Ebola Outbreak Highlights Struggle for Science in Africa and Inequalities in Global Health Research
As authorities scramble to contain the spread of Ebola, it helps to take a step back and examine why the science has not kept pace. Despite some promising advances in immunotherapy, there remains a great deal we haven’t learned about the virus. In part, the lack of research in “non-profitable” infectious diseases occurring in underprivileged countries has left threats like Ebola largely unaddressed. In addition, inequalities within the system of international scientific collaboration have hindered African researchers from leading the way against diseases ravaging their continent.
Similar concerns were echoed by the director of the National Institutes of Health, Francis Collins, who acknowledged in a recent interview that the quest for an Ebola vaccine in the United States had been slowed by a combination of lack of interest from the pharmaceutical industry and domestic budget cuts to basic research. With the arrival of the first Ebola patient on U.S. soil, however, the urgency to find a cure has hit home.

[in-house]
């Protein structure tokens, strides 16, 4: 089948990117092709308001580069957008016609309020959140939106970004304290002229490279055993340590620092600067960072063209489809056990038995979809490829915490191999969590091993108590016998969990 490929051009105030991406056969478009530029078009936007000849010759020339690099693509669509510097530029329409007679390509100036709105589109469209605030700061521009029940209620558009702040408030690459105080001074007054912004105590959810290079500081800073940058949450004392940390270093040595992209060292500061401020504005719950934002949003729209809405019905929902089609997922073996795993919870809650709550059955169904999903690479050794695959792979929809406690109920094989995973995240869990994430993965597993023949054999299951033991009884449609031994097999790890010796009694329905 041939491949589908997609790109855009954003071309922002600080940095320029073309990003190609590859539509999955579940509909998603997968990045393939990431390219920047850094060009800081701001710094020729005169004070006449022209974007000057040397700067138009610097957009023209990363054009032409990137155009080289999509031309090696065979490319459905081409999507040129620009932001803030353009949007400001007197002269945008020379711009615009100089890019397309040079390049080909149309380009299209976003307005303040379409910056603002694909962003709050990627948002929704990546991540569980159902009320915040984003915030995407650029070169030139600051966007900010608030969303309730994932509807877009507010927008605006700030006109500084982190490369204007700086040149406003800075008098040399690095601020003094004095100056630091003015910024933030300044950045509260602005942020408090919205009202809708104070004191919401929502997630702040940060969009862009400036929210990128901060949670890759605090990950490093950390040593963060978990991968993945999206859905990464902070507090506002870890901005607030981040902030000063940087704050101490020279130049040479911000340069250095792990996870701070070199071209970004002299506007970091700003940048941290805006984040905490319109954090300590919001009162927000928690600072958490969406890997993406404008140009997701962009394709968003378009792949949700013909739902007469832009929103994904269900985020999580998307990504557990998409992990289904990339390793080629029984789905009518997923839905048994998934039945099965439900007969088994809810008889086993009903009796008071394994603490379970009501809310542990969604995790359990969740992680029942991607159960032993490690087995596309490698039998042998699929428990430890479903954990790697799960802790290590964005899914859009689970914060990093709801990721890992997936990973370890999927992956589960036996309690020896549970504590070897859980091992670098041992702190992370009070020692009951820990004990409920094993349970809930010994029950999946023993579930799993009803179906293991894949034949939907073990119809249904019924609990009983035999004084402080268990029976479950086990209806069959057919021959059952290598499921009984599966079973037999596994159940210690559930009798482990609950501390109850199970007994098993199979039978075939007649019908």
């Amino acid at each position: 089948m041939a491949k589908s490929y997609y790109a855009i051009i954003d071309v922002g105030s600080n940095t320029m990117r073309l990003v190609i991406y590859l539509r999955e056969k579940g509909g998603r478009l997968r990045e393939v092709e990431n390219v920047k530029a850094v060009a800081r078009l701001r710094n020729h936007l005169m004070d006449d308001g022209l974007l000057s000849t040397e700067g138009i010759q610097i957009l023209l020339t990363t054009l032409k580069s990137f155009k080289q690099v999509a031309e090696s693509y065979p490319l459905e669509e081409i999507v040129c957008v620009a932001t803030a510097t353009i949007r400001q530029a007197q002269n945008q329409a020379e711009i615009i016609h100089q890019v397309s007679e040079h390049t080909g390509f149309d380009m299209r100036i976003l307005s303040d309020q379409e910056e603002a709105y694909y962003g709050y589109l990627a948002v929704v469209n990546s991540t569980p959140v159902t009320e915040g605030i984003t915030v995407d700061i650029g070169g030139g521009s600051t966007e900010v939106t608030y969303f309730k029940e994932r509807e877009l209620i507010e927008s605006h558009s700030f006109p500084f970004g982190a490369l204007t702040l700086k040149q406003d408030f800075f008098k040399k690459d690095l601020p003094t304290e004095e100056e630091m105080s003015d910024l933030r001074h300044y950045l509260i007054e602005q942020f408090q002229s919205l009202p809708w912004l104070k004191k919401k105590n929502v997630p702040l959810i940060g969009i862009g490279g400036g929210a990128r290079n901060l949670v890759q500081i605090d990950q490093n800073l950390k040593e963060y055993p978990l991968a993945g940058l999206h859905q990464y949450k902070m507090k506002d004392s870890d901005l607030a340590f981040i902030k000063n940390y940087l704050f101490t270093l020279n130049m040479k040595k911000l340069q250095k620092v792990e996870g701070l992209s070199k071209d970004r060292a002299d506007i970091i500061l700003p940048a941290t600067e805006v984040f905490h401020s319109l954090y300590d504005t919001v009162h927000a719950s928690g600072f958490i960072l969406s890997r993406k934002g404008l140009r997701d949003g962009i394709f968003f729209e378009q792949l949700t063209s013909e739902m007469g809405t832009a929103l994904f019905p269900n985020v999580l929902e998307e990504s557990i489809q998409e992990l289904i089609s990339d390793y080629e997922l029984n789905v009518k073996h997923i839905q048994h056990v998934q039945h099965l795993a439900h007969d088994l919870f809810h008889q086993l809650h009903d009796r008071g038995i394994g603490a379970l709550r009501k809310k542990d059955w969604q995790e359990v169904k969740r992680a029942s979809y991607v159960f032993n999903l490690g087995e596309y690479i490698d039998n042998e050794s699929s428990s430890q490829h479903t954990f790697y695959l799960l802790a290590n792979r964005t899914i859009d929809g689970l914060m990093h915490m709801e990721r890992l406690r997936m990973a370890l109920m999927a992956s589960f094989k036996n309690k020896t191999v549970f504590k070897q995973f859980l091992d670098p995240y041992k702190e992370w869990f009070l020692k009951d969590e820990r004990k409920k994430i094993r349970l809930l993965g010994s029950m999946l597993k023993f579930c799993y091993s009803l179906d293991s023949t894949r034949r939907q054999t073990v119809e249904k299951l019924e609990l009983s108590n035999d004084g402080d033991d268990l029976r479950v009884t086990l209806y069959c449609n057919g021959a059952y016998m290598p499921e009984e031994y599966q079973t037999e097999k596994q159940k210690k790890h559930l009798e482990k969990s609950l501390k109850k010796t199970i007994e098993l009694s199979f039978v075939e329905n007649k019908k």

Nonetheless, individual states cannot be expected to replace what needs to be a coordinated effort. Speakers at a security meeting last month acknowledged that investing in Africa’s ailing healthcare infrastructure, while necessary, was unsustainable. What is needed are —> Read More Here